Brent Romans, Senior Automotive Editor
Someday, just for the novelty, I'd like to drive an all-new car that is noticeably worse than the car it replaced. It's getting tiresome to hear how every new car these days "is new and improved!" (And yes, I missed out on the '70s/early '80s crappy American car era.)
Just once, I'd like to have a car company exec say, "To tell you the truth, our new Cheetah 4000 is worse than the old one. It has less power, a less rigid body structure and reduced passenger legroom. The steering wheel is now part of a $2,500 'premium luxury' option package. Oh, and when it gets into an accident, the Cheetah's probability of big, frothy catastrophic fireballs similar to those in Hollywood action movies is 54 percent."
Alas, the 2002 Honda CR-V is not such a vehicle. It is (to my partial dismay) better in just about every regard, which is significant in that there wasn't much wrong with the CR-V to begin with. Along with the Toyota RAV4, the CR-V was one of the first compact SUVs to be built from a unibody passenger car platform. This gave the CR-V car-like attributes like a comfortable ride, higher fuel mileage and enhanced crashworthiness.
The downside to this approach was that the CR-V lacked serious off-road capability, even with the four-wheel-drive system. But for the vast majority of buyers, this was of little concern. Here was a compact vehicle that drove like a Civic, had the style of an SUV and came with Honda's reputation for durability and reliability.
Consumers made the first-generation CR-V ('97-'01) one of the most popular and best-selling compact SUVs in the United States. Our review of a '99 4WD EX is highly favorable, and the CR-V finished second in our 2001 Mini-SUV Comparison Test. However, the last two years have brought rampant competition, including the new Ford Escape and its twin the Mazda Tribute, the new Hyundai Santa Fe and the redesigned RAV4. There are also new truck-based compact SUVs, such as the Jeep Liberty, the updated Xterra and the Suzuki XL-7. For 2002, buyers in this segment have plenty to choose from.
For its second-generation CR-V, Honda wanted a leap forward. Allow me to quote lazily from Honda's press kit: "The second-generation CR-V takes everything that was good about the original model and adds more power, increased interior volume, the latest safety technology, elevated levels of comfort and more utility and functionality without adding significant exterior size or compromise to the overall package."
The main fault of the previous CR-V was its mediocre power output. It debuted with a 126-horsepower 2.0-liter four-cylinder and was later upgraded by 20 hp. While acceleration was adequate for normal use, an automatic-equipped CR-V loaded with people and gear could easily start sucking wind like a two-pack-a-day smoker when traveling up steep hills.
Some people expected the new CR-V to come with a V6, as much of the competition now has V6 power. But Honda has traditionally shunned larger engines and feels it can generate similar levels of performance through advanced technology. To that end, the CR-V has a 16-valve 2.4-liter four-cylinder engine under the hood. This is the largest displacement four-cylinder Honda has ever offered to the American market, and it produces 160 hp at 6,000 rpm and 162 pound-feet of torque at 3,600 rpm. This output is significantly better than the previous CR-V's (146 hp and 133 lb-ft of torque), especially in the low- to medium-rpm range.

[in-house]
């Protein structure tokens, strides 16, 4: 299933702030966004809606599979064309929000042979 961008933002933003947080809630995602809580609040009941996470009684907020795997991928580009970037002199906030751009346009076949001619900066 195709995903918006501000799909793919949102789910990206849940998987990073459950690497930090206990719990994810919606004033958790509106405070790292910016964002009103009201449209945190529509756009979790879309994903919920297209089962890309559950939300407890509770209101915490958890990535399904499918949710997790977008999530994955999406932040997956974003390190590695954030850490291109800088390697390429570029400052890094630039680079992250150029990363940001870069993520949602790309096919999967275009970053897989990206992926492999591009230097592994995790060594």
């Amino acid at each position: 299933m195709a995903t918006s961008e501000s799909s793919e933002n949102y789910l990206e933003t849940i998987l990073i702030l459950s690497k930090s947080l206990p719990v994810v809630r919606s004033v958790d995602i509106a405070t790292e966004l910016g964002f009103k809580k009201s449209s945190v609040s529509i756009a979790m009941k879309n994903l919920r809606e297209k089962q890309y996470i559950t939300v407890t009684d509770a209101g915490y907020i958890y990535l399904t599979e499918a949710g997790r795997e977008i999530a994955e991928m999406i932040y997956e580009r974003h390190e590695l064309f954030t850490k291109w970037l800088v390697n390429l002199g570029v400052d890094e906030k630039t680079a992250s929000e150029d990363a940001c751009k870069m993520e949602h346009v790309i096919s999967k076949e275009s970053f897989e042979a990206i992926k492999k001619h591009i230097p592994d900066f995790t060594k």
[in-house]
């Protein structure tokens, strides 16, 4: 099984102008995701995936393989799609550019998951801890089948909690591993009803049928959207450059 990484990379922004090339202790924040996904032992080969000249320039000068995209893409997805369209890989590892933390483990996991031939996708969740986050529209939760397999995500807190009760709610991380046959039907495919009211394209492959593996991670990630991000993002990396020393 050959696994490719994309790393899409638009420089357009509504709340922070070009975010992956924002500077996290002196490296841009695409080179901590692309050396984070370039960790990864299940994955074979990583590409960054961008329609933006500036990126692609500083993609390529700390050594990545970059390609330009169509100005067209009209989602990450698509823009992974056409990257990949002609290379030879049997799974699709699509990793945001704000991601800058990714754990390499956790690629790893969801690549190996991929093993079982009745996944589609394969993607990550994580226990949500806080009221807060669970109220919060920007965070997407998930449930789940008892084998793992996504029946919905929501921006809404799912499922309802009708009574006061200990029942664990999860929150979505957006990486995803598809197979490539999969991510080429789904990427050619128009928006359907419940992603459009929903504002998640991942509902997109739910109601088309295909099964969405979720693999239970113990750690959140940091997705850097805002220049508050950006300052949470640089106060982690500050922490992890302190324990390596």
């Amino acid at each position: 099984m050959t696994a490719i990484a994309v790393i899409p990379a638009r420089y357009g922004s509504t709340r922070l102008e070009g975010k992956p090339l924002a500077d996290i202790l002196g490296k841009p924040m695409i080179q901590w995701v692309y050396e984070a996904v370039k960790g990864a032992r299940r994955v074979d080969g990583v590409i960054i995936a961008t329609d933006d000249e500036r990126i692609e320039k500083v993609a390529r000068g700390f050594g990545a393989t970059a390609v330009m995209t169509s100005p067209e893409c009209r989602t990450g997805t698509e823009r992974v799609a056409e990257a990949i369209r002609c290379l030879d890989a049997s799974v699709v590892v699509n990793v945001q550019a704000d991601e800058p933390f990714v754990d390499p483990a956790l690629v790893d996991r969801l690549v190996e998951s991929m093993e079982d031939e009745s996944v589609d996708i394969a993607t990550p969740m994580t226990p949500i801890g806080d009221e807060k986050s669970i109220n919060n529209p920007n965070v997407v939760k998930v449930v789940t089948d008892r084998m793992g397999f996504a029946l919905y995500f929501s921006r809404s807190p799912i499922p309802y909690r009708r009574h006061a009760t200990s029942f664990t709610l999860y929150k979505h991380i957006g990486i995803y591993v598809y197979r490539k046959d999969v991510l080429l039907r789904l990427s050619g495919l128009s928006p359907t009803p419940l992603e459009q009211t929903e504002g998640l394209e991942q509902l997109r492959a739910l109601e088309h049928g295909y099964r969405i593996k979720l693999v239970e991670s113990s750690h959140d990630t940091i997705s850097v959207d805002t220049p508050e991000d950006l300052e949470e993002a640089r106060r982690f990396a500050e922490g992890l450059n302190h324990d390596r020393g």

The new engine is from the same family of new i-VTEC engines that also powers the 2002 Acura RSX sport coupe. i-VTEC refers to Honda's latest version of its Variable Valve Timing and Lift Electronic Control (VTEC) system. In addition to what VTEC normally does adjusting the lift and opening duration of the valves to help the engine produce additional power throughout the rpm band i-VTEC adds Variable Timing Control (VTC). VTC continuously advances or retards the intake camshaft phasing throughout a 50-degree range. Not sure what that means? Don't worry. The bottom line is that VTC optimizes engine output and allows the CR-V to meet LEV-II emission standards.
Both of the CR-V's transmissions have been updated for 2002. The four-speed automatic is an all-new design. In addition to improved smoothness and fuel efficiency, it features Grade Logic Control. Honda says this feature allows the transmission to downshift automatically and hold a lower gear when the CR-V is climbing a steep grade. For the five-speed manual, additional synchronizers and shorter throws make shifting easier and sportier. While official EPA fuel mileage figures haven't been released at the time of this writing, Honda expects a five-speed CR-V to average 22 mpg in the city and 25 mpg on the freeway. An automatic transmission CR-V gets a slightly better rating of 22/26 mpg.
The CR-V's Real Time 4WD system is unchanged for the new model. This system only operates when needed and is completely automatic. During normal driving conditions, power is routed to the front wheels only, improving fuel economy. If there is a loss of traction at the front, torque is directed to the rear wheels. The amount of torque sent is directly related to how much slippage the front wheels are experiencing. While Real Time 4WD is fine for wet or snowy roads, it lacks the off-road capabilities found in truck-based SUVs like the Nissan Xterra or Jeep Liberty.
On-road comfort, however, should continue to be a CR-V strength. The new CR-V is based on Honda's Global Compact Platform, the same one used for the Civic and RSX. It offers 50 percent more torsional rigidity and 30 percent improved bending rigidity compared to the '01 model, says Honda. This translates to better crash safety and ride quality. The new platform also produces less noise, vibration and harshness (NVH). Building the quietest compact SUV available was one of the key design goals, and extensive sound insulation was used throughout the vehicle.